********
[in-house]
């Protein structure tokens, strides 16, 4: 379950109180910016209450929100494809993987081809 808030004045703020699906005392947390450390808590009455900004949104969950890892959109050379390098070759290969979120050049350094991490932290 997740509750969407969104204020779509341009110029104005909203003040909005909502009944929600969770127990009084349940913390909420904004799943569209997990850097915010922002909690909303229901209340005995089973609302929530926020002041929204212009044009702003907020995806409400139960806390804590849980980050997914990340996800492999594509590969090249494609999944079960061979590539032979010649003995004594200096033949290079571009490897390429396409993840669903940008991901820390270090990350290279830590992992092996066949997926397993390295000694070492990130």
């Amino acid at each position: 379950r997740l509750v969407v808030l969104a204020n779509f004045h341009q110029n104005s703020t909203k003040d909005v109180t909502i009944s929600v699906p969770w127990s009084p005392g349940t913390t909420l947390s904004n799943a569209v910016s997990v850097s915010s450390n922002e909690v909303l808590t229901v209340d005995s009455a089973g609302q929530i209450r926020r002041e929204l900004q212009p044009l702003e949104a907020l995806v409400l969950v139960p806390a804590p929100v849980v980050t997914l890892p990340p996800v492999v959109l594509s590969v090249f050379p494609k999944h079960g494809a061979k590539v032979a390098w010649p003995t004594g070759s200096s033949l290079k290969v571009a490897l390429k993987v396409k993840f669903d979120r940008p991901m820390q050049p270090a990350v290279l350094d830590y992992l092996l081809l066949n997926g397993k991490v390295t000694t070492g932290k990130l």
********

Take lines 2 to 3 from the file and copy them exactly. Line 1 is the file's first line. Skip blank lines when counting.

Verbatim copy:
């Protein structure tokens, strides 16, 4: 379950109180910016209450929100494809993987081809 808030004045703020699906005392947390450390808590009455900004949104969950890892959109050379390098070759290969979120050049350094991490932290 997740509750969407969104204020779509341009110029104005909203003040909005909502009944929600969770127990009084349940913390909420904004799943569209997990850097915010922002909690909303229901209340005995089973609302929530926020002041929204212009044009702003907020995806409400139960806390804590849980980050997914990340996800492999594509590969090249494609999944079960061979590539032979010649003995004594200096033949290079571009490897390429396409993840669903940008991901820390270090990350290279830590992992092996066949997926397993390295000694070492990130």
């Amino acid at each position: 379950r997740l509750v969407v808030l969104a204020n779509f004045h341009q110029n104005s703020t909203k003040d909005v109180t909502i009944s929600v699906p969770w127990s009084p005392g349940t913390t909420l947390s904004n799943a569209v910016s997990v850097s915010s450390n922002e909690v909303l808590t229901v209340d005995s009455a089973g609302q929530i209450r926020r002041e929204l900004q212009p044009l702003e949104a907020l995806v409400l969950v139960p806390a804590p929100v849980v980050t997914l890892p990340p996800v492999v959109l594509s590969v090249f050379p494609k999944h079960g494809a061979k590539v032979a390098w010649p003995t004594g070759s200096s033949l290079k290969v571009a490897l390429k993987v396409k993840f669903d979120r940008p991901m820390q050049p270090a990350v290279l350094d830590y992992l092996l081809l066949n997926g397993k991490v390295t000694t070492g932290k990130l």